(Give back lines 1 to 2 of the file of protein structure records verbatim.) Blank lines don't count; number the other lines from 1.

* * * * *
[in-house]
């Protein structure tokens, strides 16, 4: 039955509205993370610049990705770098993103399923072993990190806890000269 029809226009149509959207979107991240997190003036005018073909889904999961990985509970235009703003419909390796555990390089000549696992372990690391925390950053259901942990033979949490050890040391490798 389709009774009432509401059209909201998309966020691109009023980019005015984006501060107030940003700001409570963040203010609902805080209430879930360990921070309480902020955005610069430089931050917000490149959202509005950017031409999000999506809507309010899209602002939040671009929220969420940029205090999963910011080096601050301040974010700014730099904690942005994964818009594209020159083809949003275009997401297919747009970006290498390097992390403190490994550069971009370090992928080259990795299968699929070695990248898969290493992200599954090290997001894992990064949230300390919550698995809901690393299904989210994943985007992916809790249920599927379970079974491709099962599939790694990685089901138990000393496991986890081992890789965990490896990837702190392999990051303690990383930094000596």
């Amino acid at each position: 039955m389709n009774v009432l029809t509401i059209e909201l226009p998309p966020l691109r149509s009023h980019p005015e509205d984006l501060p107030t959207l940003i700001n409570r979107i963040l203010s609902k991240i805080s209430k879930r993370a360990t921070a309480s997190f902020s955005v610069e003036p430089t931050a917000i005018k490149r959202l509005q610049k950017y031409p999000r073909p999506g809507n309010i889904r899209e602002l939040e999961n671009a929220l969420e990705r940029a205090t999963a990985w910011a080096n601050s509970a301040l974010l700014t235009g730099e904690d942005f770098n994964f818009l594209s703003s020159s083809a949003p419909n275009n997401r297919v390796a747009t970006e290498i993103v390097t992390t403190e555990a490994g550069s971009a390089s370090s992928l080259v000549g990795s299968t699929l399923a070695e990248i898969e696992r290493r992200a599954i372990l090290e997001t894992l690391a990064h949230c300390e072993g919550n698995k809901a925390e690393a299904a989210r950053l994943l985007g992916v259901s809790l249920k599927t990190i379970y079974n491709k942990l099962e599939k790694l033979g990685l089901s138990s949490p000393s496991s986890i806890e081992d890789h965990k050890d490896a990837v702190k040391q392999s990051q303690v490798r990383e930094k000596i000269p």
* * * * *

[in-house]
């Protein structure tokens, strides 16, 4: 039955509205993370610049990705770098993103399923072993990190806890000269 029809226009149509959207979107991240997190003036005018073909889904999961990985509970235009703003419909390796555990390089000549696992372990690391925390950053259901942990033979949490050890040391490798 389709009774009432509401059209909201998309966020691109009023980019005015984006501060107030940003700001409570963040203010609902805080209430879930360990921070309480902020955005610069430089931050917000490149959202509005950017031409999000999506809507309010899209602002939040671009929220969420940029205090999963910011080096601050301040974010700014730099904690942005994964818009594209020159083809949003275009997401297919747009970006290498390097992390403190490994550069971009370090992928080259990795299968699929070695990248898969290493992200599954090290997001894992990064949230300390919550698995809901690393299904989210994943985007992916809790249920599927379970079974491709099962599939790694990685089901138990000393496991986890081992890789965990490896990837702190392999990051303690990383930094000596």